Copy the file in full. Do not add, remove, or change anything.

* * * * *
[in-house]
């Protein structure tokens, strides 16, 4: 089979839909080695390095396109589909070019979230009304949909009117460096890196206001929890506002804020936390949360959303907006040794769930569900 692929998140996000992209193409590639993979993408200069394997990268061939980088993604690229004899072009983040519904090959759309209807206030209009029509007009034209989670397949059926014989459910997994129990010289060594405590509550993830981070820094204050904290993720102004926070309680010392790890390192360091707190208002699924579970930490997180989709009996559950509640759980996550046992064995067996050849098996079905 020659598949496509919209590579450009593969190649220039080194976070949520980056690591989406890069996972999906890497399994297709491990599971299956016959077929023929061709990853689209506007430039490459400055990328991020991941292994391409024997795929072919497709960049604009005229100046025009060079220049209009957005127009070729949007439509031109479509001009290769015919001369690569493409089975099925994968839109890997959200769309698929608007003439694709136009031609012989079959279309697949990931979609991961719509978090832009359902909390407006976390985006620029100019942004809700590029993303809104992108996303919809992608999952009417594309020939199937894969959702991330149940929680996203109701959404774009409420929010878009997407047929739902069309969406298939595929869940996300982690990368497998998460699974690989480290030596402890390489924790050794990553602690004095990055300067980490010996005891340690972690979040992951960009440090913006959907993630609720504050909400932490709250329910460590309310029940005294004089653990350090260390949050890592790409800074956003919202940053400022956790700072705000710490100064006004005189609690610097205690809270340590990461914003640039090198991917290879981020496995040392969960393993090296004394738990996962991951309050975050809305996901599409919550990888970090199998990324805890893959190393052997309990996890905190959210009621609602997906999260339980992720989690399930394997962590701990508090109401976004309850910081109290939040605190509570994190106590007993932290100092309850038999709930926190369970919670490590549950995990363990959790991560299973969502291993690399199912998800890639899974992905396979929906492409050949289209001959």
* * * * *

[in-house]
């Protein structure tokens, strides 16, 4: 089979839909080695390095396109589909070019979230009304949909009117460096890196206001929890506002804020936390949360959303907006040794769930569900 692929998140996000992209193409590639993979993408200069394997990268061939980088993604690229004899072009983040519904090959759309209807206030209009029509007009034209989670397949059926014989459910997994129990010289060594405590509550993830981070820094204050904290993720102004926070309680010392790890390192360091707190208002699924579970930490997180989709009996559950509640759980996550046992064995067996050849098996079905 020659598949496509919209590579450009593969190649220039080194976070949520980056690591989406890069996972999906890497399994297709491990599971299956016959077929023929061709990853689209506007430039490459400055990328991020991941292994391409024997795929072919497709960049604009005229100046025009060079220049209009957005127009070729949007439509031109479509001009290769015919001369690569493409089975099925994968839109890997959200769309698929608007003439694709136009031609012989079959279309697949990931979609991961719509978090832009359902909390407006976390985006620029100019942004809700590029993303809104992108996303919809992608999952009417594309020939199937894969959702991330149940929680996203109701959404774009409420929010878009997407047929739902069309969406298939595929869940996300982690990368497998998460699974690989480290030596402890390489924790050794990553602690004095990055300067980490010996005891340690972690979040992951960009440090913006959907993630609720504050909400932490709250329910460590309310029940005294004089653990350090260390949050890592790409800074956003919202940053400022956790700072705000710490100064006004005189609690610097205690809270340590990461914003640039090198991917290879981020496995040392969960393993090296004394738990996962991951309050975050809305996901599409919550990888970090199998990324805890893959190393052997309990996890905190959210009621609602997906999260339980992720989690399930394997962590701990508090109401976004309850910081109290939040605190509570994190106590007993932290100092309850038999709930926190369970919670490590549950995990363990959790991560299973969502291993690399199912998800890639899974992905396979929906492409050949289209001959």